Among Portugal’s extraordinary pleasures are its amazing panoramas, extraordinary places, and breathtaking vistas that can be enjoyed in a day trip.
From Algarve to Nazaré, people along the coast head to the Atlantic for a change of pace and a respite on the beach.
On the other side of the country, closer to its Iberian border, others cross into Spain along spiraling roads, with little villages dotting the way. Suddenly, we’re in another country … with different foods, related culture, and a somewhat “sister” language.
We frequently travel into Spain on Sundays through Idanha a Nova and Segura, crossing a Roman bridge and aqueduct to enter Spain several kilometers before Alcántara. Apart from a few restaurants, a tourist trap or two, mini-mercado, and pharmacy, there’s not much else at this border town. For that, you’ll need to drive another 40 kms or so.
The food, however, is quite good at the area’s three restaurants: Kantara (the most expensive), Kantara Al Saif, and Gundin (our favorite). Gundin’s €11.00 Menu del Día provides the best gazpacho I’ve enjoyed. Except for the bread (Spain doesn’t come close to Portugal’s bread), the other two dishes are also quite tasty.
This time, though, we headed farther north – through Penamacor – to visit Valverde del Fresno for its Thursday market. The town is 16 kms from the Portugal border which, in turn, is 16 kms from Penamacor.
While we looked forward to a Spanish meal, we were on a special mission this trip: shopping for stuff at prices cheaper than in Portugal.
The irony is that thick, plush, absorbent, 100% cotton towels tagged with “Made in Portugal” labels cost half the price in Spain. Same for linens—from sheet sets to table cloths and coverlets.
That’s the good news. The bad?
Regardless of mattress size – including “king” and “queen” – Spanish sheet sets contain only three pieces: a top sheet, bottom sheet, and pillow case—each almost the same size. For some reason unbeknown to us (or any salespeople), the Spaniards have humongous pillows—measuring almost 200 cms across! We, however, have two pillows … each about 75 cms wide.
So, despite the higher cost, we buy our sheets and pillow cases in Portugal, where the larger size sets come standard with two matching pillow cases. (And, no, the label doesn’t say “Made in Spain.”)
Our favorite place to shop for such textile goods is the Monday market in Fundão. It’s massive! In fact, our next expat get-together will be a trip to Fundão’s Monday market, followed by a fixed-price (€9.95) buffet lunch at the city’s Principe da Beira hotel.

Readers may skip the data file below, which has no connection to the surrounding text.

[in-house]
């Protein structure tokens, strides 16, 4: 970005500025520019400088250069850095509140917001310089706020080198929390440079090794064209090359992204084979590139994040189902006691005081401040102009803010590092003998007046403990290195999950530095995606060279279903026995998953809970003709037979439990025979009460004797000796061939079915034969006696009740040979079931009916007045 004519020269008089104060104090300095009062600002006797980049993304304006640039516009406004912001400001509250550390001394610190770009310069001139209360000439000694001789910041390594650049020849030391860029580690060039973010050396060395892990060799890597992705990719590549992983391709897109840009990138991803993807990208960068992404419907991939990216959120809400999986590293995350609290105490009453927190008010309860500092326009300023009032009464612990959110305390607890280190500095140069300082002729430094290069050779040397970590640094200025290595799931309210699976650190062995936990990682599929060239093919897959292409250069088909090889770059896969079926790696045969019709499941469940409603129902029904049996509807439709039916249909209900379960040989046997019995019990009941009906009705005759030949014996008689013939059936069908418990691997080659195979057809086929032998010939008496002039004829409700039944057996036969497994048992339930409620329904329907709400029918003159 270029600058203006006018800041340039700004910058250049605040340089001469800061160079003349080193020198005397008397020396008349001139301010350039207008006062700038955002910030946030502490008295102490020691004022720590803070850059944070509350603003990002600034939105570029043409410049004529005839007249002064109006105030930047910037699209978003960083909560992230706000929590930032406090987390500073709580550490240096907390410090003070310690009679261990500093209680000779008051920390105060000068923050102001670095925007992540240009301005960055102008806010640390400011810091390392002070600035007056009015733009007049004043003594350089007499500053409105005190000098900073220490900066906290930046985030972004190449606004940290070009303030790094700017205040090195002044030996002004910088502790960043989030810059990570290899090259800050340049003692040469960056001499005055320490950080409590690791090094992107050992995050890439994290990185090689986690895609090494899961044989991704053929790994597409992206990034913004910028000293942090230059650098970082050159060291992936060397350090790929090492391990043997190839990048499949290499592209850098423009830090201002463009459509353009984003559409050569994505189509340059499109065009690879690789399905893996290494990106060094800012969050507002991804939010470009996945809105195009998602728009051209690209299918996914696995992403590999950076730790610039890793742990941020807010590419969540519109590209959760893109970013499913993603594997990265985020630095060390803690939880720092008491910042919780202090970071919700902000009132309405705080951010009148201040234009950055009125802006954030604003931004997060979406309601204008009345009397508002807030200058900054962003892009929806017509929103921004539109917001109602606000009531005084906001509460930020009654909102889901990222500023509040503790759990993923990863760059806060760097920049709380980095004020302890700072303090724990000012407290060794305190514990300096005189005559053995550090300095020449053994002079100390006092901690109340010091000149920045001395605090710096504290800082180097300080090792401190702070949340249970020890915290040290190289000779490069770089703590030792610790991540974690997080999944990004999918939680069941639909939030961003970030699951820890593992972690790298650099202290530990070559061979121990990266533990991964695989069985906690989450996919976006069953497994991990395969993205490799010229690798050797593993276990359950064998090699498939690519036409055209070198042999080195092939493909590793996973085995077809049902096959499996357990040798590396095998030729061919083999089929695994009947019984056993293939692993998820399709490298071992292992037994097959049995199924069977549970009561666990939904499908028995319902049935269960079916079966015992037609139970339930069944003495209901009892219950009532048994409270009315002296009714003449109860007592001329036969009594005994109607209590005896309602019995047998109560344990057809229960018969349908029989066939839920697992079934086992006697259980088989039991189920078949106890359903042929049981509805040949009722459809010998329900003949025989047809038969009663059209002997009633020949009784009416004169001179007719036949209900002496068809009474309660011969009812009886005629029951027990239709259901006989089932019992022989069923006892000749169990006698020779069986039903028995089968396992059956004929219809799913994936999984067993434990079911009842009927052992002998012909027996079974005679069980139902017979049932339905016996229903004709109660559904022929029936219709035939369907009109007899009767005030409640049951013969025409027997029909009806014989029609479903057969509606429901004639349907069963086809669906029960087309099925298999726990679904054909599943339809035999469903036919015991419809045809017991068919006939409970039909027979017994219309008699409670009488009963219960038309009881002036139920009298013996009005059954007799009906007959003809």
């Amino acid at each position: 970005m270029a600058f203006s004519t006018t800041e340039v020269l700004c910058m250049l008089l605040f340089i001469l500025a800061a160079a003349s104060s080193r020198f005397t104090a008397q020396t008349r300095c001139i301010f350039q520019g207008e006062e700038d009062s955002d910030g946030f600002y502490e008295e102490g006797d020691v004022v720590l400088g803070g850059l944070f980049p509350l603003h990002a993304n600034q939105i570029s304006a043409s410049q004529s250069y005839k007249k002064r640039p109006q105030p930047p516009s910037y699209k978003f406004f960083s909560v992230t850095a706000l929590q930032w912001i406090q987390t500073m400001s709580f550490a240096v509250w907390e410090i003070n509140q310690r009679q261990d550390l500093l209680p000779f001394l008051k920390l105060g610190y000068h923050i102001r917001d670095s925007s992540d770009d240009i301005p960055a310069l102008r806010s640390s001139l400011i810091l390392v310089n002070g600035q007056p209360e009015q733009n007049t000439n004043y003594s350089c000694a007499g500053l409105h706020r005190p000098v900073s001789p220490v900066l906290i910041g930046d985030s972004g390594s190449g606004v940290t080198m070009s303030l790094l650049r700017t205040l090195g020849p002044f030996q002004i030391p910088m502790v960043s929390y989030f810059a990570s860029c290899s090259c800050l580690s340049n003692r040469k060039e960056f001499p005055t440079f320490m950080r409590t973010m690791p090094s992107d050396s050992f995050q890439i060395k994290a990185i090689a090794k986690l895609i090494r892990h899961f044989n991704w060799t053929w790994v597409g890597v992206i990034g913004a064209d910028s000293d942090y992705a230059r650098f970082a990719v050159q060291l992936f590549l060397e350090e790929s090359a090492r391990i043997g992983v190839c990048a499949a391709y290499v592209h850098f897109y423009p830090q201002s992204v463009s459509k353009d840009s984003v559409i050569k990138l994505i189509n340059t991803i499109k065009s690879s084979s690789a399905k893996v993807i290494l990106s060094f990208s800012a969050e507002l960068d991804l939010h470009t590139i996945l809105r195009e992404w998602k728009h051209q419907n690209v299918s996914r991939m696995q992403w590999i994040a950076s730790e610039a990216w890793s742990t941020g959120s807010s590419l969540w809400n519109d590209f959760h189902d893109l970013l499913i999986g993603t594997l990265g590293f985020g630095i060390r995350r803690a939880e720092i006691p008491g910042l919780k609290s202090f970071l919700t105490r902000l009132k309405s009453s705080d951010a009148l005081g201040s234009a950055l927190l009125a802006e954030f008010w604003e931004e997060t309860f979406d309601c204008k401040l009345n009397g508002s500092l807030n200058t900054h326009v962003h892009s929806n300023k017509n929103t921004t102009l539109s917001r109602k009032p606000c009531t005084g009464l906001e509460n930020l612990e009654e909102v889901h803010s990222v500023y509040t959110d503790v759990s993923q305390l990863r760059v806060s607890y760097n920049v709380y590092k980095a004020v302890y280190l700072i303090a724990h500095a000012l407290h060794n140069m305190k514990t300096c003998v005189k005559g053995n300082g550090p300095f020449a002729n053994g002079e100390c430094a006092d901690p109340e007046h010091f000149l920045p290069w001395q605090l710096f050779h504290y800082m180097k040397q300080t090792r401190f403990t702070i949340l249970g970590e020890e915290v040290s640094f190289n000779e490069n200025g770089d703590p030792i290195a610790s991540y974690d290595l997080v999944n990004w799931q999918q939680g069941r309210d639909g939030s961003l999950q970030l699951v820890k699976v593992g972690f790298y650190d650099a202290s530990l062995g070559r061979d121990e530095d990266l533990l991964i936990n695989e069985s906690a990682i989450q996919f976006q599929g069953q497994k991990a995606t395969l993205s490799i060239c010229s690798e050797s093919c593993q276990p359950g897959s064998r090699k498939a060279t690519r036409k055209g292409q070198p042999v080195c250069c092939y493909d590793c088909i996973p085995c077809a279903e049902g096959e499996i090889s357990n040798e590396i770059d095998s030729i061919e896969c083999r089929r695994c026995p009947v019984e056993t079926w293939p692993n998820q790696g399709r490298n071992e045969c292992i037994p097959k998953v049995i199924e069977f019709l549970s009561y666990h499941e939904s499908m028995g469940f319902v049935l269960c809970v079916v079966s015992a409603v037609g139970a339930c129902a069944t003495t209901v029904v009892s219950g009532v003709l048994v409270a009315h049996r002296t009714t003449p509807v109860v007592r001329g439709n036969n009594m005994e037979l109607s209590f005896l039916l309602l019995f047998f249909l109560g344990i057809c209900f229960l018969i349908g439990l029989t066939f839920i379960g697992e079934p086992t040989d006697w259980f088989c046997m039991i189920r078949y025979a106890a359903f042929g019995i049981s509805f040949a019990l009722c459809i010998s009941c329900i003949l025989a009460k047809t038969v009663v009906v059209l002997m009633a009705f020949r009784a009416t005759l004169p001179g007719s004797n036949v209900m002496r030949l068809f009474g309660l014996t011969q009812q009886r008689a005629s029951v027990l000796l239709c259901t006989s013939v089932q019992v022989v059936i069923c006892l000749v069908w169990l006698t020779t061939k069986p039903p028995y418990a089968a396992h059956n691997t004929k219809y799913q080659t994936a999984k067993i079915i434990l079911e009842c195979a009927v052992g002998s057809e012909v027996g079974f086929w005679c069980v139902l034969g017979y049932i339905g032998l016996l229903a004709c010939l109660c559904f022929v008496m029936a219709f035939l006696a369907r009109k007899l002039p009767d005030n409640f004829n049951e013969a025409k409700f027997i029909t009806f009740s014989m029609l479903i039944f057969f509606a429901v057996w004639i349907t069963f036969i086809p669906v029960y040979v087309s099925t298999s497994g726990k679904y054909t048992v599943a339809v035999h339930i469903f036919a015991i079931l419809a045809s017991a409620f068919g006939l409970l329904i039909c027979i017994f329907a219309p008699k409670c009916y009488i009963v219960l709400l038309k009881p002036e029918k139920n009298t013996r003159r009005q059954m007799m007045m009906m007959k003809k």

Anyway, I’ve digressed …
Fait accompli: We purchased our towels and took time to poke about the town, which is bigger and much more typically Spanish than Alcántara. We’d forgotten that it’s an hour later in Spain than Portugal, so most of the shops were closing … and restaurants were filling.
Tapas. We wanted tapas!
In Olvera, our Spanish hometown, as in most of Andalucía – southern Spain – menus offer meals in three sizes: tapas, media (half) ración, and a full dish (ración). Not here in Extremadura. Patrons and wait staff at restaurant after restaurant explained to us that tapas weren’t available … but complimentary “pinchos” were served with the drinks.
In southern Spain, pinchos are a type of tapa—they’re anything served on a skewer. Here to the north, in Extremadura, pinchos refer to a small, tasty dish provided gratis that accompanies your beverage.
We ate at Restaurante Casa Laura. With 120 “excellent” TripAdvisor reviews – four times more than the closest competition – we soon understood why: the food is to die for there. We began with some beer accompanied by a small dish of pinchos, potatoes mixed with egg and pieces of chorizo in a carmel sauce. Yum-mo! The cool gazpacho soup was good (enough), followed by meatballs in a thick and rich tomato sauce for me and cod (bacalao) with nary a single bone for Russ. The pièce de résistance, however, was dessert: dreamy-creamy cheesecake.
Total tab for our lunch, including tip, was twenty-seven euros (€27), somewhat pricier than what we’ve paid in Alcántara. But well worth it! Everyone working at the restaurant was super friendly and all made a point of stopping by our table to be sure we were satisfied.
Heading back across the windy roads surrounded by a lush, distinctly parceled landscape, it occurred to us how different the topography of Spain is in some ways from Portugal’s.
The two countries are close enough to be kissing cousins, but remnants of historical bitterness and jealousies remain between them. That’s truly a shame, since they’re so convenient and complementary.
It’s good to see Portuguese people visiting Spain … and vice-versa.
Throughout the Castelo Branco district’s tantalizing come-hithers, we’ve come across many Spanish tourists taking day trips into Portugal.
Turnabout is surely fair play for us to sightsee and go shopping in Spain!
Shared here are personal observations, experiences, and happenstance that actually occurred to us as we moved from the USA to begin a new life in Portugal and Spain. Collected and compiled in EXPAT: Leaving the USA for Good, the book is available in hardcover, paperback, and eBook editions from Amazon and most online booksellers.